Following the commercial success of DC’s New 52 line-wide reboot of their titles, Marvel also relaunched their comics with Marvel NOW! This is the first volume of the newly rebooted Iron Man series, Believe, written by Kieran Gillen and drawn by Greg Land and, like the New 52, Marvel NOW! isn’t really a reboot. It’s also a pretty weak first volume considering Iron Man is one of their biggest characters.
The first issue opens with Maya Hansen on the run who sends off a message to Tony before dying – Extremis is on the loose. Extremis is a virus that “hacks” the human body, “reprograms” it and, depending on the code, the infected person can wind up with all sorts of superpowers, eg. superspeed, firebreathing, etc. Maya Hansen is the creator of the virus along with Aldrich Killian. Tony puts a stop to Extremis being sold on the black market and sets off to collect all of the Extremis units that have been sold.
That’s the entire setup for the book – Tony jetting around the world and fighting whoever has Extremis to get it back. It’s a thin plot that gives Gillen the space to write some varied single issues such as Iron Man fighting vampire-like creatures in the catacombs of Paris, South American drug cartels, and fighting on board a space station. The best of these was the bizarre 21st century version of King Arthur-esque knights kitted out in juiced-up armour. But featuring Extremis as the main plot device isn’t a particularly original idea as, besides the Ellis book, Matt Fraction also did a similar Extremis storyline when he wrote the character back in 2008. It would’ve been better if Gillen had tried doing something different for his Iron Man book than two well-known Iron Man books had already done – and done better, too.
By far the worst thing about this book is Greg Land’s art. His Tony Stark is a constantly squinting, frog-faced man who would be unrecognisable if not for the famous moustache/pencil beard. But the most confounding thing about Land’s style is the way he draws women – they are all identical! They’re all long-haired, large-breasted, long-legged women who wear as little as possible, and facially they’re indistinguishable. There’s even a scene where Pepper asks Tony if she looks different from the others girls to him – and she really doesn’t! It makes me wonder if Gillen is aware of Land’s limitations as an artist and wrote that scene to acknowledge/poke fun of it. Either way it’s an aspect of the book that’s hard to get past.
Land further compounds this problem by making some questionable decisions regarding scenes such as when Tony is working on some schematics – instead of being in his garage/lab, he’s sat by the pool giving Land the opportunity to populate the panels with bikini-clad pornstar clones. It’s just so derivative.
I will give Land this – he can draw Iron Man armour really well. The scenes where he didn’t have to draw Tony Squinty-Eyes were definitely the best. There are also numerous armours that Tony uses in each of his missions to get Extremis which was an excellent narrative choice as Tony wouldn’t have a single all-purpose armour so we get to see a special kind of stealth armour, large combat armour, and one for space-faring, all of which are really well designed, and Land does a great job of drawing them all. This might be the sole reason he was hired to draw this book.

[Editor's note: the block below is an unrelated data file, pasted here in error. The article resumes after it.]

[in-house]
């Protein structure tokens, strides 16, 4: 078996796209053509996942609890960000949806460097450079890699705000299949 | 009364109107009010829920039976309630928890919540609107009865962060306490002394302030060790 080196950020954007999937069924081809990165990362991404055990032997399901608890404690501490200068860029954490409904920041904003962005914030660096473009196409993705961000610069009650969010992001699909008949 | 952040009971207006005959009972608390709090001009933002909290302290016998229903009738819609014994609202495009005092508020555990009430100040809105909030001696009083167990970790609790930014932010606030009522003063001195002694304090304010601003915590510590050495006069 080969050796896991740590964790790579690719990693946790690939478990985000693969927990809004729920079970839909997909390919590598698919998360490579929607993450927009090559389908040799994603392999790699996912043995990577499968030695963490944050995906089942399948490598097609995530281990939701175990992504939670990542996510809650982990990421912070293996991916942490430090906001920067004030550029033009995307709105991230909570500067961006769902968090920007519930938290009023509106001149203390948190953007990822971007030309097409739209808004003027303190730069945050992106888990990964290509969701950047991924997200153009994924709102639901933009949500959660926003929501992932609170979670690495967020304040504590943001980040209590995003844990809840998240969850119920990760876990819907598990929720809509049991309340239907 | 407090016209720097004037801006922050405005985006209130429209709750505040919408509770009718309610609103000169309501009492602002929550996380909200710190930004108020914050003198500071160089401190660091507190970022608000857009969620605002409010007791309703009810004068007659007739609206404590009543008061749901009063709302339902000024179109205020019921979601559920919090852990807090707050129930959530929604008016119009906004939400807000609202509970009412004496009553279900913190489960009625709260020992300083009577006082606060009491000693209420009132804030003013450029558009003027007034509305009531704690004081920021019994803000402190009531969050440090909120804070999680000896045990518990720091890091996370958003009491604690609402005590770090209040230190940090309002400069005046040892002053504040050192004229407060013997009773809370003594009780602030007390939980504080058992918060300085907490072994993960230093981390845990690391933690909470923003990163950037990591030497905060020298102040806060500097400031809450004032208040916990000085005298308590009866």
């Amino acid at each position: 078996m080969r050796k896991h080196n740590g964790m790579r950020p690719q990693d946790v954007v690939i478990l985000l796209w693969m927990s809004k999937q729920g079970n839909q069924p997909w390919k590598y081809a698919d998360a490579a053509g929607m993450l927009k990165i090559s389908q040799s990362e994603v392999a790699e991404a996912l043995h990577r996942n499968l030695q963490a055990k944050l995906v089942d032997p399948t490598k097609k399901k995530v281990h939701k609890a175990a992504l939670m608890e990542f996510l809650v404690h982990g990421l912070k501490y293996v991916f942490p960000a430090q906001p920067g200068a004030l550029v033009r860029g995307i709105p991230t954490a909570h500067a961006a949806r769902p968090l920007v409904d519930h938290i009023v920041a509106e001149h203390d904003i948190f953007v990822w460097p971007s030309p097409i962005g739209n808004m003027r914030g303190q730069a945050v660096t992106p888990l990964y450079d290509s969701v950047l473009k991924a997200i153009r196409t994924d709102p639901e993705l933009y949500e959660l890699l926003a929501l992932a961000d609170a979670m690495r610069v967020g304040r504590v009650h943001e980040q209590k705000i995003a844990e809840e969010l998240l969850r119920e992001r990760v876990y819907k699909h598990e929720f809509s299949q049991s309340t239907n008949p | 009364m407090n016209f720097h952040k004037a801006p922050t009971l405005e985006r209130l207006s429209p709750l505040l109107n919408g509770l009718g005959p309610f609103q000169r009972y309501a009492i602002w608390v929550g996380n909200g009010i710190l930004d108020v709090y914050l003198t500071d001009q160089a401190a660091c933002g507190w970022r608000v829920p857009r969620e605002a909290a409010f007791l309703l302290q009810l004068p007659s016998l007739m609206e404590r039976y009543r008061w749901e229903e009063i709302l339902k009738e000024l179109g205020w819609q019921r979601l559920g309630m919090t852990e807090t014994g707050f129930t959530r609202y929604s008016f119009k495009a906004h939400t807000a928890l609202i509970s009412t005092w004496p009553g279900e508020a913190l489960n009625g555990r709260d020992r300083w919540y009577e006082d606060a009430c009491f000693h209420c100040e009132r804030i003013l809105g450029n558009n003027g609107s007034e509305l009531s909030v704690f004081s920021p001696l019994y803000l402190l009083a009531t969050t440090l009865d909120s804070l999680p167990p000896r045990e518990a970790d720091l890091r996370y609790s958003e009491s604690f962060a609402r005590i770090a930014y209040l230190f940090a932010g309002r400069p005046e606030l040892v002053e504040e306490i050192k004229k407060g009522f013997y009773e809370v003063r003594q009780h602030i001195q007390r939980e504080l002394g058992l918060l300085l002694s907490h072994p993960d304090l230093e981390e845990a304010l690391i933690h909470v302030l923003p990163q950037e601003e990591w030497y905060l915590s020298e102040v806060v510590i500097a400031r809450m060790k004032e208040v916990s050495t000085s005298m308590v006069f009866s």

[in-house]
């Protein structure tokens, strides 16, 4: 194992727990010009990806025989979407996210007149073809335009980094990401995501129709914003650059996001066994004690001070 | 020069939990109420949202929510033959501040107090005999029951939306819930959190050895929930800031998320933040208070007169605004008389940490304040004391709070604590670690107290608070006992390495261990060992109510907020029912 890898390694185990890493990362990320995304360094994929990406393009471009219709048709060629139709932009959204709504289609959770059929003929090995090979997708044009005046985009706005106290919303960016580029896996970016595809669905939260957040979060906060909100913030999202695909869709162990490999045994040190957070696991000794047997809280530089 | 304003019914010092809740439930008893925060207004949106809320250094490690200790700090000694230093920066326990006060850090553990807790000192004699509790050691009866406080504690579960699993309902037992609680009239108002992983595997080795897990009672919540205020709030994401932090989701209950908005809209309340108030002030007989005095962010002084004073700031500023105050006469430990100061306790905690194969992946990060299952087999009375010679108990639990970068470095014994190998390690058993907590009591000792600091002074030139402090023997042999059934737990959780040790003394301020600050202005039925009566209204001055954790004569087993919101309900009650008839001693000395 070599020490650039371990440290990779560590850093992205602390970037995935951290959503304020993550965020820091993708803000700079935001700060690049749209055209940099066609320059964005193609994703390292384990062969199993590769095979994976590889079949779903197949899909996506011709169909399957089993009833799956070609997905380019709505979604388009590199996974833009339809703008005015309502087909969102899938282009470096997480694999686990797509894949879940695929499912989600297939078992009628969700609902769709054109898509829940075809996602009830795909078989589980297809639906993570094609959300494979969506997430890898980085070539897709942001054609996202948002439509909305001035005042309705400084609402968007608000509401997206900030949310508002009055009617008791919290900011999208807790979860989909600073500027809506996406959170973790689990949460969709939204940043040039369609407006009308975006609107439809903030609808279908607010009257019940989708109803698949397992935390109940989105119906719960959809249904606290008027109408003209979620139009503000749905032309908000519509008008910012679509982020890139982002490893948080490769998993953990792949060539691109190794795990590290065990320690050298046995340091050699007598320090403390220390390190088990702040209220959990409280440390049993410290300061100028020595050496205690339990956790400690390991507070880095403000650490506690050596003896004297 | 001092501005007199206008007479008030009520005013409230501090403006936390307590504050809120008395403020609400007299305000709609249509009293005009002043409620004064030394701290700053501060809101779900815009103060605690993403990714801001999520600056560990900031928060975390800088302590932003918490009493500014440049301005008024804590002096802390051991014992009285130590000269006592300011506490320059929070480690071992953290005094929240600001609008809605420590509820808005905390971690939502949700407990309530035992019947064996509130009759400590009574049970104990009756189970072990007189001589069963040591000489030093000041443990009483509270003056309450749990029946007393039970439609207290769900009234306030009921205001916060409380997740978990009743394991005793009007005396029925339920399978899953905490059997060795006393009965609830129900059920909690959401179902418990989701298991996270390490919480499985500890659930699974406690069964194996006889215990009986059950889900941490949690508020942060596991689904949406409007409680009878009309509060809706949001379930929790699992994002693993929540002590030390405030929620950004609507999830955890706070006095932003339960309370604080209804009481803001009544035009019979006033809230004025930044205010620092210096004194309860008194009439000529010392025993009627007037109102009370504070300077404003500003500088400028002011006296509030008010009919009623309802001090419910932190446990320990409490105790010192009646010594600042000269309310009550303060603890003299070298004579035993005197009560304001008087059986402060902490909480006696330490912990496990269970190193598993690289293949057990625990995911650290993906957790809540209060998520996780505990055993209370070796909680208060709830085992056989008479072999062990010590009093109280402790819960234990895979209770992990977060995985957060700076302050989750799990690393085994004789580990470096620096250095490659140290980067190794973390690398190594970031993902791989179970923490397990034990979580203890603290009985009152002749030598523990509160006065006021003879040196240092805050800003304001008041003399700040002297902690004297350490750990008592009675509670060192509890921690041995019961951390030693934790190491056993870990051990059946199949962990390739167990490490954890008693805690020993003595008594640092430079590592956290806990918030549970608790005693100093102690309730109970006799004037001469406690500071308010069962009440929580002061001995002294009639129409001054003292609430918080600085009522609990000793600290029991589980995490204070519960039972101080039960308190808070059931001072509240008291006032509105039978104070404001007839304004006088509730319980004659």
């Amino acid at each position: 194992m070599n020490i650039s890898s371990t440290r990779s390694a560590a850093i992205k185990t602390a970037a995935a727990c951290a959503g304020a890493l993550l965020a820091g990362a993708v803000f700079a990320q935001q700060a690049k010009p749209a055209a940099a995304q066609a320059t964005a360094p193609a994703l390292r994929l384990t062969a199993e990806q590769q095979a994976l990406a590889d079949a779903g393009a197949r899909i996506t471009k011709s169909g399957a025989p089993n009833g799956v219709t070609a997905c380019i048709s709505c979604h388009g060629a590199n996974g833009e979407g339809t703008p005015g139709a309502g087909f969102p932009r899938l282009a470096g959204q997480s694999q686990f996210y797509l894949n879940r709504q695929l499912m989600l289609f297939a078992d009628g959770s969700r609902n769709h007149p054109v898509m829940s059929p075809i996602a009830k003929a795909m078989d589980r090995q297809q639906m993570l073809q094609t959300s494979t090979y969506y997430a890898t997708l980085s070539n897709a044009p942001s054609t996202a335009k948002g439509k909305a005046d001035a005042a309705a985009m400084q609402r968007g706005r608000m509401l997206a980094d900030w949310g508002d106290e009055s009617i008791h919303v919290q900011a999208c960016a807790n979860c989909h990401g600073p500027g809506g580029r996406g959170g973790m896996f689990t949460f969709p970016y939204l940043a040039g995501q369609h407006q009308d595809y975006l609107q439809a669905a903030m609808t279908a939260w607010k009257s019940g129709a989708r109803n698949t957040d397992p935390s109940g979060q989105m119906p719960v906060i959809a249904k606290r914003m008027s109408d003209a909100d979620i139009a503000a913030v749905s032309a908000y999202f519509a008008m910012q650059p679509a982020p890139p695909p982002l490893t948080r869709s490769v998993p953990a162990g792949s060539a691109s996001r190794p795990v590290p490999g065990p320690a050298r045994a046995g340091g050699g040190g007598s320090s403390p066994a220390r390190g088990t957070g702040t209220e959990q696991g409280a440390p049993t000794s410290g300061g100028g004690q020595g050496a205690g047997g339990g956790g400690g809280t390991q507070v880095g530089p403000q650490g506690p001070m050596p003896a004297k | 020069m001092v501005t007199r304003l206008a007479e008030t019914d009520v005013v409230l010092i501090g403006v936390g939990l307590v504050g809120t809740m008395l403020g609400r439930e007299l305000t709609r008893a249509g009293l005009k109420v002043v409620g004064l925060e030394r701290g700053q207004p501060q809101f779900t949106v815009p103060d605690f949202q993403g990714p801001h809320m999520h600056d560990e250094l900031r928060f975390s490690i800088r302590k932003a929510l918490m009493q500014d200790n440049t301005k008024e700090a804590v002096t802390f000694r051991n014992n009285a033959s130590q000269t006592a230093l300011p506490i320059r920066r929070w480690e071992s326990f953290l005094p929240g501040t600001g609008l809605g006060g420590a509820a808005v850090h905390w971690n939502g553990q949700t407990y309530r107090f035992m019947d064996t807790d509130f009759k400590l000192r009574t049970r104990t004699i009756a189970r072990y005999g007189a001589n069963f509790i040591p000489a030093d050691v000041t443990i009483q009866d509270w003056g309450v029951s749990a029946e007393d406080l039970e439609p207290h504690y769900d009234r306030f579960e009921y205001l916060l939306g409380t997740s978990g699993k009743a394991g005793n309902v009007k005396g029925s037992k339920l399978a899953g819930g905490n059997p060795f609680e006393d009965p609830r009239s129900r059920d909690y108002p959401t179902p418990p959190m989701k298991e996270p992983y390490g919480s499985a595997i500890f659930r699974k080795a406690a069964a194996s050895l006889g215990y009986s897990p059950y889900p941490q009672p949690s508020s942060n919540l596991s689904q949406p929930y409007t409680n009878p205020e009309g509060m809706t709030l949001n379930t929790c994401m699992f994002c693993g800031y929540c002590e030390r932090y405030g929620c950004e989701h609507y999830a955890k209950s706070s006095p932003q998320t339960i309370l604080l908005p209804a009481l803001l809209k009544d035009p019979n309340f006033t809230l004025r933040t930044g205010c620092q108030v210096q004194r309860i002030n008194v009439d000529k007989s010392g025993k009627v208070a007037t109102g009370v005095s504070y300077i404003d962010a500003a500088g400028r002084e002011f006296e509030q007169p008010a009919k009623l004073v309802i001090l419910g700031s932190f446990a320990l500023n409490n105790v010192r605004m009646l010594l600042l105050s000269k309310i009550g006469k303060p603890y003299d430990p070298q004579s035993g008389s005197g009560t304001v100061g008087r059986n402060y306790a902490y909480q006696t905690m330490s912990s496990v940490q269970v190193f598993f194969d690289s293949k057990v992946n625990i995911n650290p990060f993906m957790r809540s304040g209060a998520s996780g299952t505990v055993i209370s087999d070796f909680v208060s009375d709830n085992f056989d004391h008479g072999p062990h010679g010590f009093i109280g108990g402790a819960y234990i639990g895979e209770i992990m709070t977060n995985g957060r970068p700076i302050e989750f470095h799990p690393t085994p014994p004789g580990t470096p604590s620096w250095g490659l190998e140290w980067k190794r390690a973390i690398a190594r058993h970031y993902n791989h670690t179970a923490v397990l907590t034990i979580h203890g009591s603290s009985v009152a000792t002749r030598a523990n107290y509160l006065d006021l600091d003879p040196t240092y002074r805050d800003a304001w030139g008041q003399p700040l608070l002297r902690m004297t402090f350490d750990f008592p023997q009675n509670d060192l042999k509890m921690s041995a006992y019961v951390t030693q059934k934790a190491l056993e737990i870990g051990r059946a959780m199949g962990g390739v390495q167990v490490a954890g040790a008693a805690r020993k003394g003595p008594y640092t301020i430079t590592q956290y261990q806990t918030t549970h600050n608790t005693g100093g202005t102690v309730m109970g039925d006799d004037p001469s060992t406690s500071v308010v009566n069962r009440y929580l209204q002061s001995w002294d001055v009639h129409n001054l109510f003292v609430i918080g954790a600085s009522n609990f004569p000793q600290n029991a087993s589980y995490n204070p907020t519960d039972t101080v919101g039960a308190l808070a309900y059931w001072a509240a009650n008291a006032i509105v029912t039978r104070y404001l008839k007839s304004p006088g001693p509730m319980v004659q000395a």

I also liked seeing that Tony has a portable armoury that flies around after him whenever he goes on a mission and might need an armour change – it reminded me a bit of Rincewind and the Luggage from Terry Pratchett’s Discworld. But this, the armour designs, and a few decent scenes aren’t enough to make this a good Iron Man book. For a first volume of one of Marvel’s highest profile characters, Believe is a very underwhelming start for Iron Man. It’s ending is also very confusing as it’s uncertain where this series is headed. If you’ve been keeping up with a certain cosmic team’s comics, you’ll know exactly where Tony is headed but whether he becomes part of that series or they become part of the Iron Man series – or neither! – is unclear.
Overall this is a disappointing beginning to the new Iron Man series. Hopefully the following books become a bit more focused on creating stronger storylines that are more than pale imitations of past, better stories, and the artist on the book gets changed. While I can’t recommend this title for anyone looking for a great Iron Man book, I will recommend checking out Iron Man: Extremis by Warren Ellis and Adi Granov to see how an Iron Man book should be done – it’s also a great starting point for new readers, unlike Believe.
Iron Man, Volume 1: Believe by Kieran Gillen and Greg Land is out now in hardback at your local comics shop and online at Comixology and Marvel Unlimited
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